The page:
Benjamin Kunkel reflects on a hard couple of weeks in America:
I’m more than ever grateful to be alive, for the interest and pleasure I have in the people I know, in thinking about the world, in the prospect of doing good if politically unavailing work, and in little things like the sight last week of some just-bloomed forsythia. (My grandmother, in her dementia, was each spring in New Hampshire surprised repeatedly by the beautiful yellow blazes.)
But whenever I raise my head from more intimate concerns there is the miscarriage of my society and civilization going on around me, robbing many people of what I still have to enjoy, and I find myself appalled enough at the gradual and sudden calamity that it seems to reveal hopes that I never knew I had, evident only in the dashing. These are hopes for this world “which is the world/ Of all of us,—the place where, in the end,/ We find our happiness, or not at all.”
Those lines come from Wordsworth, whose 1805 version of his book-length poem The Prelude I’ve nearly finished for the first time. I wish I’d read it years ago, but at least I’ll have done it once, when no long work in English has made me gladder for my native language. …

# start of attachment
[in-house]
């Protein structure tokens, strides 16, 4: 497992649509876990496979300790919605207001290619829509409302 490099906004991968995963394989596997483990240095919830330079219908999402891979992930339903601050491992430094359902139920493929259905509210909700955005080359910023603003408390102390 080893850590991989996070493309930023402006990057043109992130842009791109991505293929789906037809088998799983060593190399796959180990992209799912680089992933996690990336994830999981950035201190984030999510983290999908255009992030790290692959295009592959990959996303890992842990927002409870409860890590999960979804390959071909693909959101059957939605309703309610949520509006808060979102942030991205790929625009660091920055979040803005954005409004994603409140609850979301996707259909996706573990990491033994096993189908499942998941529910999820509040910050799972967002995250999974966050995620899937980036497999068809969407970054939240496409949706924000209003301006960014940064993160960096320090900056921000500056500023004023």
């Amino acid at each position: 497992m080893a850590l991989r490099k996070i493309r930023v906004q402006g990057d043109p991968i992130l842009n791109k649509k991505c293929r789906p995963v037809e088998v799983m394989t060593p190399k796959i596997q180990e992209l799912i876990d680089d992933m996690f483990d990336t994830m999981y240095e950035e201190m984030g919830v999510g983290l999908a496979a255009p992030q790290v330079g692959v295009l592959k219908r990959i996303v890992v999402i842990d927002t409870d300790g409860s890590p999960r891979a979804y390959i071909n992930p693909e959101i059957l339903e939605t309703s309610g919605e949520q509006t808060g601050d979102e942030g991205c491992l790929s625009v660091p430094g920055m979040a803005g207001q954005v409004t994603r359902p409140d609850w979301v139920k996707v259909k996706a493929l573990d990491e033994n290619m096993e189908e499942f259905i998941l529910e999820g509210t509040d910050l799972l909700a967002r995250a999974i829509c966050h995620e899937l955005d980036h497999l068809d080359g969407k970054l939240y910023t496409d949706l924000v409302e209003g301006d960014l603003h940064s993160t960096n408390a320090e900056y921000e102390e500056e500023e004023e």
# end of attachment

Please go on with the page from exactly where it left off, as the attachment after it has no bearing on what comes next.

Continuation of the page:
Wordsworth, in other words, who as a child “with the breeze/ Had played, a green leaf on the blessed tree/ Of my beloved country,” has come in part to hate his country, and to have impulses of vengeance toward young Englishmen much like him except for their being soldiers. And then, at this knowledge, he feels hatred for the hatred bred in him, compounded with disgust at the French revolution’s turn toward terror and disgust at the counterrevolutionary alliance arrayed against it. It comes to seem, terribly, that the stream of contemporary events doesn’t at all lead into some ocean of peace and justice but deserves a different aquatic image, as if all history were “a reservoir of guilt/ And ignorance, filled up from age to age,/ That could no longer hold its loathsome charge,/ But that burst and spread in deluge through the land.” He consoles himself with the thought that even such a “disastrous period did not want/ Such sprinklings of all human excellence/ As were a joy to hear of.” But the consolation is small. Mass violence has contaminated his joy in either of the opposed countries that he loves, and twisted some of his deepest feelings, with their inclination toward beauty, into ugliness. It must have done something for him to write about all this, and it’s done something for me to read it. But what does it do, to read or write or speak about our grief, anger, and improbable stupid hopes?
In the moment an emotion is expressed or an event reported on, I don’t quite feel the emotion or the event; the names for things partially and temporarily replace their actuality. The need for this relief may explain the desperate quality of my and perhaps your online reading, and of much that is written online or said into TV cameras. Language in the utterance is some escape from what it says. But then the world that is not bits or syllables resumes its undeflected course.